Full of laugh-out loud moments, Douglas is a fitting follow-up to its predecessor’s somber tone and Hannah Gadsby has never been better.
Douglas review — Grade: A
It is fairly impossible to lay out anything resembling reasonable expectations for a follow-up to Nanette. Hannah Gadsby’s 2017 Netflix special shook the comedy world with a genre-defying delivery that placed little emphasis on humor. Nanette was a rallying cry for women to be heard, and now Douglas has to occupy the space created through the success of its predecessor’s objective.
Gadsby faces the issue of expectations head on in Douglas’ opening minutes, pondering what her audience was thinking in choosing to attend her follow-up performance. Trauma is not on the menu, for Douglas exists as a follow-up largely as a result of her heightened public profile. It is less of a sequel than another chapter of her storied career.
To manage expectations, Gadsby spends the first twenty minutes laying out the entire special, removing any semblance of suspense for what’s to come. It is both amusing and peculiar to watch, an approach that does wonders for the sense of dramatic tension that Gadsby wields so effectively. She essentially creates an easy onboarding process for the audience to follow along with her often rapid-fire changes in tempo.
Douglas has plenty of observational humor, a terrain that Gadsby is quite skilled at traversing despite efforts to claim the contrary. Comparisons between Australian and American terminology touch on a broader theme of the optimism of language. Gadsby includes bits of LGBTQ comedy in broader sequences. An extended bit on the Harry Potter fandom includes an absolutely hilarious transgender-themed joke that might sail over the heads of a general audience.
Gadsby continues to carve out a niche for her brand of humor. She spends a lot of time examining old paintings, hardly the kind of analysis one would expect from a comedy special. Anyone who’s been bewildered in a museum can relate to Gadsby’s efforts to peel back the layers of these creative decisions.
Douglas strengthens the thesis of Nanette through its embodiment of the latter’s theme.
The special doesn’t just build on the foundation of its predecessor. Douglas strengthens the thesis of Nanette through its embodiment of the latter’s theme. The catharsis is visible in real time. Confidence is an expected trait for an established comedian, but Gadsby commands the stage with a liberating sense of energy. The trauma and the self-deprecating humor are firmly left in the past. What remains is a master of her craft eager to share her truth with an audience that proved it would follow her no matter where she wanted to go.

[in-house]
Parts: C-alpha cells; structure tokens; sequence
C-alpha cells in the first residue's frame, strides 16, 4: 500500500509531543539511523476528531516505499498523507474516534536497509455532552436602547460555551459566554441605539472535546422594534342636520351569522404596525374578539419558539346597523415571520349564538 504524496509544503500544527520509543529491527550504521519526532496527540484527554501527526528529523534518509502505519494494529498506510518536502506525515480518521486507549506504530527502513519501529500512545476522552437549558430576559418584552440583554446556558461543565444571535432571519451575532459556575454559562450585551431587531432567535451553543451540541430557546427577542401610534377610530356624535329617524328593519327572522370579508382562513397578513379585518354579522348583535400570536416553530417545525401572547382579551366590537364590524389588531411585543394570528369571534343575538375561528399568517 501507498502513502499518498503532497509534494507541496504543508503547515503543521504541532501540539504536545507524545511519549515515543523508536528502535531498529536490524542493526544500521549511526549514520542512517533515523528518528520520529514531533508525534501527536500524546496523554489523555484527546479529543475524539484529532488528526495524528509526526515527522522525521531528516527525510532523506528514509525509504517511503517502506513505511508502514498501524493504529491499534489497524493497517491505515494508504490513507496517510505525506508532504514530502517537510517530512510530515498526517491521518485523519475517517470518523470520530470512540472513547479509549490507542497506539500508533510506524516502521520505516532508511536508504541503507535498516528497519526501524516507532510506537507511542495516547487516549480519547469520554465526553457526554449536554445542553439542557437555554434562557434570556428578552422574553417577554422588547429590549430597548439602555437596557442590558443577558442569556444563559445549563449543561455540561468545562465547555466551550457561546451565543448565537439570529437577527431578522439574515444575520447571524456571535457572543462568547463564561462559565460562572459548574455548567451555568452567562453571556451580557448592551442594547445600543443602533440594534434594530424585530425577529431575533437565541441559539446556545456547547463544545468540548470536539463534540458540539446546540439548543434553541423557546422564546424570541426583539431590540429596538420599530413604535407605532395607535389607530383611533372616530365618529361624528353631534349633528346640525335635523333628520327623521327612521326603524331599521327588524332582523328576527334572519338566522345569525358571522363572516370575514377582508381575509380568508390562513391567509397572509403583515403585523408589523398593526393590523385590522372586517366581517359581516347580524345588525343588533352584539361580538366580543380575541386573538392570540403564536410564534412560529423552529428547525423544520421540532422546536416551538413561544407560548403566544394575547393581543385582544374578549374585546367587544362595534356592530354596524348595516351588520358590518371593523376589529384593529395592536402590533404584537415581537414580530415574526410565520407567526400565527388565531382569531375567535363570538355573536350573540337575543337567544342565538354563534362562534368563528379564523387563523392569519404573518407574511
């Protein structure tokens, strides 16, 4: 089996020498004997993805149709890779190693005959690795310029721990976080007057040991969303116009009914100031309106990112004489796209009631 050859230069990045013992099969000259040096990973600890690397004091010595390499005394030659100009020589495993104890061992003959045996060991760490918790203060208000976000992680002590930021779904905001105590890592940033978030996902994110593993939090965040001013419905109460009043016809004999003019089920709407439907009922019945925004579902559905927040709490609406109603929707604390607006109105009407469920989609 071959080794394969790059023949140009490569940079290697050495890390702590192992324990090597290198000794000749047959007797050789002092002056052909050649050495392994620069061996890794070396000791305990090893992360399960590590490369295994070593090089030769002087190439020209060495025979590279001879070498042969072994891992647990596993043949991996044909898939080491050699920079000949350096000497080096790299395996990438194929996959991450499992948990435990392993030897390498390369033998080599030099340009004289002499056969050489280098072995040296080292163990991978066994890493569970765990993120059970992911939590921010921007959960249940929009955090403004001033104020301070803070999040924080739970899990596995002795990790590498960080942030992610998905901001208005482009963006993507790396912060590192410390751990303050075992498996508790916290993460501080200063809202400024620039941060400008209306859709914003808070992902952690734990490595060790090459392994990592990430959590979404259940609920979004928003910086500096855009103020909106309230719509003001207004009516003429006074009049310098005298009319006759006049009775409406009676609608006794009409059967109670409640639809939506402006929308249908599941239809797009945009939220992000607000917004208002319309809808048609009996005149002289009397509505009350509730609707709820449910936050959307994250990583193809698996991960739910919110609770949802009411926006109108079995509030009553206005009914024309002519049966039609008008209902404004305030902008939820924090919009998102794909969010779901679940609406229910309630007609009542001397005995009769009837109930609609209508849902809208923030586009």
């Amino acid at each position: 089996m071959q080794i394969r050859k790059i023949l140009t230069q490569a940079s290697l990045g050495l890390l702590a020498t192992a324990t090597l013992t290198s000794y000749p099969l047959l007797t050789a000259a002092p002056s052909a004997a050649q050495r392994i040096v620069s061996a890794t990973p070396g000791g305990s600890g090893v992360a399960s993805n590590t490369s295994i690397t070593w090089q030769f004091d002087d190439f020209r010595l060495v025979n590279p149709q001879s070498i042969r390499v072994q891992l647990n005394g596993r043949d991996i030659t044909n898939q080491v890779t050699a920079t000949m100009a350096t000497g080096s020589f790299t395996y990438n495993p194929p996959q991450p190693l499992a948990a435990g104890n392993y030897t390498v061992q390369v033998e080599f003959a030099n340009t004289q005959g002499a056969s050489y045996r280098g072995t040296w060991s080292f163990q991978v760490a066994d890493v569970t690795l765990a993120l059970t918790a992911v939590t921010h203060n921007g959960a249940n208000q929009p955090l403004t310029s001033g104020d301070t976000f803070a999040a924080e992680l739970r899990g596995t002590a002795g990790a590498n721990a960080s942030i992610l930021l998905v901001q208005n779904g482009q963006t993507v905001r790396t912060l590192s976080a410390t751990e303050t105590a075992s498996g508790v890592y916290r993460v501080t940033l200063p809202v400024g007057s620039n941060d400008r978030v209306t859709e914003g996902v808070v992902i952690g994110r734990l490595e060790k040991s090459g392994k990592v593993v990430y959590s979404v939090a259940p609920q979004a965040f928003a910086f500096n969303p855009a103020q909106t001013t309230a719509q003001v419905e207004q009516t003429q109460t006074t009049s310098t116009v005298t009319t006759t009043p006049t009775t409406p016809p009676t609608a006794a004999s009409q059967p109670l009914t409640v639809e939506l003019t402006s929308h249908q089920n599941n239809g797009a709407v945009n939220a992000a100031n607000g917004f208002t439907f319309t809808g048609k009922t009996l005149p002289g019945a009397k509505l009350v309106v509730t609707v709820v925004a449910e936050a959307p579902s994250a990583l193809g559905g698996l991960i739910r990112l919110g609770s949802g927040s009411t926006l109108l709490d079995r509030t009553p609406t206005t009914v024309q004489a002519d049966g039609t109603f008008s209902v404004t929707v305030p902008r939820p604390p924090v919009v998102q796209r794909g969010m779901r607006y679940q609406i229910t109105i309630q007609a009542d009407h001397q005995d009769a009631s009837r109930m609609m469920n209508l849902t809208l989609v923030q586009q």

Which isn’t to say that Gadsby avoids heavy topics. She talks at length about her late autism diagnosis from a few years ago, which helped her cope with lifelong feelings of isolation. The fairly intimate subject matter is delivered in a light-hearted fashion, as Gadsby pokes fun at the process that led her to understand this part of herself. Constantly aware of Nanette’s reception as a lecture or a TED Talk, Gadsby shrugs off the absurdities of the criticism while continuing to share her truths.
Gadsby also dedicates a fair chunk of time to exploring the sexism of irrationality, appropriate for a special named for an obscure region of the female anatomy. She describes her own “puffer fish moments,” where she just wants to explode, a common human sensation handled very differently for men and women. There are plenty of things we don’t know about the nature of emotion. Douglas embraces the unknown and does its best to think through it regardless of the outcome.
With minimal references to the MeToo movement, Douglas is a breath of fresh air amidst a sea of other comedy specials, many by men, that seek to pontificate on the subject. It’s quite refreshing to see a comedian talk about gender imbalance without mentioning the loathsome “cancel culture” phrase that’s needled its way into the American lexicon. Gadsby approaches longstanding power imbalances with grace and sensibility, with little concern for the egos of the male bodies who might take to Twitter to complain about women having agency.
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If there’s one element of Gadsby’s delivery that could still use a bit of work, it’s her approach to punchlines. Many of her jokes end in screaming, a method that works a lot of the time but gets deployed a little more than it should. For a comedian seemingly often at odds with the genre, the delivery does work in a weird way.
Increased humor aside, Douglas will likely do little to sway those who weren’t fans of Nanette. Gadsby herself approaches this subject within the special, touching on the tidal wave of men who took it upon themselves to message her on Twitter to let her know how they’d never heard of her. Popular culture is rarely meant to be universal. Just because Hannah Gadsby is a unique kind of comedian does not mean that she exists outside the genre.
Douglas carries the aura of a victory lap, a fitting counterbalance to its predecessor’s heavier ambitions. Hannah Gadsby is an inspirational figure to watch, a person who faced decades of trauma head on and conquered her demons. To be able to laugh after all of that is incredibly uplifting, an important message for all of us in these uncertain times. No matter what happens, there can always be another chapter in your story.
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